The oasis of Tayma, Northwest Arabia | 6000 years of cultural contacts and exchange
- Arnulf Hausleiter
- Thursday 15 December 2016
Witte Singel 26-27
2311 BG Leiden
- Vossius room
On Thursday 15 December Arnulf Hausleiter will deliver the third Leiden Lecture on Ancient Arabian Civilization.
Tayma was an important trading post on the trade routes leading from Southern Arabia to Syro-Mesopotamia and the Levant. Occupied since the 4th millennium BC, it was during the last part of the 1st millennium BC that Tayma interacted with neighbouring oases. This period also saw the its occupation by the Babylonian monarch Nabonidus, before it became part of the Nabataean sphere and was probably also under Roman-Byzantine influence. The city played an important role in the expansion of Islam towards the Levant as well. The Saudi-German excavation of the oasis has shed unprecedented light on the cosmopolitan history of Tayma, and its importance for the history of pre-Islamic Arabia.
About Arnulf Hausleiter
Dr. A. Hausleiter is a Near Eastern archaeologist currently based at the Orient Department of Berlin’s German Archaeological Institute (DAI). He was assistant professor at Berlin’s Freie Universität (1997-2002), and at the Carsten Niebuhr Institute, University of Copenhagen (2003), and guest professor at Vienna University (2003-2004). He is currently teaching at the Freie Universität Berlin.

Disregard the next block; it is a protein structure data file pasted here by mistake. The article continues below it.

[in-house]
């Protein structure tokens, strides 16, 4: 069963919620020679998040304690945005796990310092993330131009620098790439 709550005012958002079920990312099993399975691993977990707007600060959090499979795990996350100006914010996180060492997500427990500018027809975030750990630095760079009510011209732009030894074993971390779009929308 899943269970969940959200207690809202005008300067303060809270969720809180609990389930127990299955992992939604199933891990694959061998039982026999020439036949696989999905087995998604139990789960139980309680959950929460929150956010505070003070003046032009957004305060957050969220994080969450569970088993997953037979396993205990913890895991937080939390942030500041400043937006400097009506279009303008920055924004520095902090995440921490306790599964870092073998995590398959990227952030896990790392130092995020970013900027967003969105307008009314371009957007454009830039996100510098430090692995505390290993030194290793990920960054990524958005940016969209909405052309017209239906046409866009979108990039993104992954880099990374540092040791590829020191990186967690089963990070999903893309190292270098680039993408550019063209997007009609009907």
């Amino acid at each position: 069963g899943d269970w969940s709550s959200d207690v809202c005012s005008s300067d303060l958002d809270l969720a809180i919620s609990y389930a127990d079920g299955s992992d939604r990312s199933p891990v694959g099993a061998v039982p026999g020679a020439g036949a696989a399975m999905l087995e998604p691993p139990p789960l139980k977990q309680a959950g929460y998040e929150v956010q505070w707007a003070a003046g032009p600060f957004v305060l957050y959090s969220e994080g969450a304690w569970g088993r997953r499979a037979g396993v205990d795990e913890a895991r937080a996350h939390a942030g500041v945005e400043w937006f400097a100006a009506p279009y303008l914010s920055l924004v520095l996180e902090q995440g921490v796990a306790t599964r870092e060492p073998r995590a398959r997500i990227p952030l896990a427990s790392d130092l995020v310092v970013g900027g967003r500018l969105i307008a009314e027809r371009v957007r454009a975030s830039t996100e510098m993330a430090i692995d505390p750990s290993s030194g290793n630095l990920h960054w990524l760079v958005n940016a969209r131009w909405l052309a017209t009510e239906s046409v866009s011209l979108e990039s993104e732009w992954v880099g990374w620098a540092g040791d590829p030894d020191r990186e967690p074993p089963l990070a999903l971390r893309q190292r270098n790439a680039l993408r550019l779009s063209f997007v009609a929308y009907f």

Since 2004 he has been co-directing the Saudi-German multidisciplinary field project at the oasis of Tayma, Northwest Arabia. Following his research interests in Bronze and Iron Age civilisations in the Near East, he participated to excavations at the Assyrian capital Ashur, Iraq, and co-directed a survey of the lower town of the provincial Assyrian town Til Barsip, Syria. Since 2009 he has been working in the city of Arbil, Iraqi Kurdistan.
Previous lectures in this series
Michael Macdonald | "Ancient Arabia: Forgotten Civilizations at the Heart of the Ancient Near East" | 17 maart 2015
Laïla Nehmé | "The Nabataeans in the Arabian Peninsula: An Overview" | 10 December 2015
This lecture is organised in cooperation with:
Leiden Center for the Study of Ancient Arabia (LeiCenSAA)
Nederlands Instituut voor het Nabije Oosten (NINO)
Leiden University Centre for the Study of Islam and Society (LUCIS)
Stichting Oosters Instituut